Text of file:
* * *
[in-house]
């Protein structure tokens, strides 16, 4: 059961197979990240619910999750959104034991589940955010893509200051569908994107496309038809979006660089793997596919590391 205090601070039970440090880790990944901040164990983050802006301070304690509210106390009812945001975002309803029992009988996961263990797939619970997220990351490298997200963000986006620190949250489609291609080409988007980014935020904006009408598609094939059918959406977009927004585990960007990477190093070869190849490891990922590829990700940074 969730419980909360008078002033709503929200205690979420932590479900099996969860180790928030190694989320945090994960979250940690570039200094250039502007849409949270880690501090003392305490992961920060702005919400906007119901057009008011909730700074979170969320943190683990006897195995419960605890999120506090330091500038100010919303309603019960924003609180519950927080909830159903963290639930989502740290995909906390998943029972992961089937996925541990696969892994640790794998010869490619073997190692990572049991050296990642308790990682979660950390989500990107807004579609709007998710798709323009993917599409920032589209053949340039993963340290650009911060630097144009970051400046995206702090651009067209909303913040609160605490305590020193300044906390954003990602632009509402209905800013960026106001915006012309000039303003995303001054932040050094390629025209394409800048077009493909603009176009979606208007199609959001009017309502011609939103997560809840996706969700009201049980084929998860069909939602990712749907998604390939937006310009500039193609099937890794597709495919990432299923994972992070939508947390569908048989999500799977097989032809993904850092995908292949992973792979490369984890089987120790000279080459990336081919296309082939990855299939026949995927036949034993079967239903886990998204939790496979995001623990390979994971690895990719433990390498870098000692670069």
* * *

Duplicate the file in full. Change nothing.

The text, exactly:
[in-house]
């Protein structure tokens, strides 16, 4: 059961197979990240619910999750959104034991589940955010893509200051569908994107496309038809979006660089793997596919590391 205090601070039970440090880790990944901040164990983050802006301070304690509210106390009812945001975002309803029992009988996961263990797939619970997220990351490298997200963000986006620190949250489609291609080409988007980014935020904006009408598609094939059918959406977009927004585990960007990477190093070869190849490891990922590829990700940074 969730419980909360008078002033709503929200205690979420932590479900099996969860180790928030190694989320945090994960979250940690570039200094250039502007849409949270880690501090003392305490992961920060702005919400906007119901057009008011909730700074979170969320943190683990006897195995419960605890999120506090330091500038100010919303309603019960924003609180519950927080909830159903963290639930989502740290995909906390998943029972992961089937996925541990696969892994640790794998010869490619073997190692990572049991050296990642308790990682979660950390989500990107807004579609709007998710798709323009993917599409920032589209053949340039993963340290650009911060630097144009970051400046995206702090651009067209909303913040609160605490305590020193300044906390954003990602632009509402209905800013960026106001915006012309000039303003995303001054932040050094390629025209394409800048077009493909603009176009979606208007199609959001009017309502011609939103997560809840996706969700009201049980084929998860069909939602990712749907998604390939937006310009500039193609099937890794597709495919990432299923994972992070939508947390569908048989999500799977097989032809993904850092995908292949992973792979490369984890089987120790000279080459990336081919296309082939990855299939026949995927036949034993079967239903886990998204939790496979995001623990390979994971690895990719433990390498870098000692670069």